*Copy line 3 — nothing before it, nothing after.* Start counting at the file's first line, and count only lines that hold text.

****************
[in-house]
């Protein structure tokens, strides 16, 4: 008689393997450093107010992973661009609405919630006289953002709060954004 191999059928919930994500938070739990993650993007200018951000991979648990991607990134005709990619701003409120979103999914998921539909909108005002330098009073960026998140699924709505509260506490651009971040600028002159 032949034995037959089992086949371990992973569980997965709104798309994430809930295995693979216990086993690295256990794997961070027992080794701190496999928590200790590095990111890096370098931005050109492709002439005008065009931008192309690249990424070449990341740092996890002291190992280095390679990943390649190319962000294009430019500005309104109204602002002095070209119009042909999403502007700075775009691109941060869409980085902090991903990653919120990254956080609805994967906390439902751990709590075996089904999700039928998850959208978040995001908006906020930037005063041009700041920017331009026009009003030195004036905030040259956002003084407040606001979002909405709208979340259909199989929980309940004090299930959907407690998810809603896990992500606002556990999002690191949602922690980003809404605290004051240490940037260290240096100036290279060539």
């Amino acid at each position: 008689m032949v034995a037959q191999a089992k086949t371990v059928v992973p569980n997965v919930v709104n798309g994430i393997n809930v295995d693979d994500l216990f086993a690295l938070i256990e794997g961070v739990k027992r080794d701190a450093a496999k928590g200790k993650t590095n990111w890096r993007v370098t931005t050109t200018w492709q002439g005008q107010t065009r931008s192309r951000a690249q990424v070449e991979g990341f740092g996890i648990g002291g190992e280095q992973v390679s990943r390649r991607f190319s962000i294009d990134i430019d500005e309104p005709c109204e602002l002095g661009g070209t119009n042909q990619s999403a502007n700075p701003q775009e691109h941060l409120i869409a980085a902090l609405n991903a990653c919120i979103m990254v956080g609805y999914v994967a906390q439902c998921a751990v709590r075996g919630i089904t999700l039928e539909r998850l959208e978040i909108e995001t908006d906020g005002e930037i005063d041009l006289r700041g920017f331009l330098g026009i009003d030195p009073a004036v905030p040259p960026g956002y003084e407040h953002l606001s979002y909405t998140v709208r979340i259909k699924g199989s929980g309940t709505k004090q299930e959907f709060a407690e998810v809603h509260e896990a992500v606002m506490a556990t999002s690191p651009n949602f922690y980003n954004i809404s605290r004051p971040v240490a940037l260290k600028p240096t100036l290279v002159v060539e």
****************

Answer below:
């Amino acid at each position: 008689m032949v034995a037959q191999a089992k086949t371990v059928v992973p569980n997965v919930v709104n798309g994430i393997n809930v295995d693979d994500l216990f086993a690295l938070i256990e794997g961070v739990k027992r080794d701190a450093a496999k928590g200790k993650t590095n990111w890096r993007v370098t931005t050109t200018w492709q002439g005008q107010t065009r931008s192309r951000a690249q990424v070449e991979g990341f740092g996890i648990g002291g190992e280095q992973v390679s990943r390649r991607f190319s962000i294009d990134i430019d500005e309104p005709c109204e602002l002095g661009g070209t119009n042909q990619s999403a502007n700075p701003q775009e691109h941060l409120i869409a980085a902090l609405n991903a990653c919120i979103m990254v956080g609805y999914v994967a906390q439902c998921a751990v709590r075996g919630i089904t999700l039928e539909r998850l959208e978040i909108e995001t908006d906020g005002e930037i005063d041009l006289r700041g920017f331009l330098g026009i009003d030195p009073a004036v905030p040259p960026g956002y003084e407040h953002l606001s979002y909405t998140v709208r979340i259909k699924g199989s929980g309940t709505k004090q299930e959907f709060a407690e998810v809603h509260e896990a992500v606002m506490a556990t999002s690191p651009n949602f922690y980003n954004i809404s605290r004051p971040v240490a940037l260290k600028p240096t100036l290279v002159v060539e």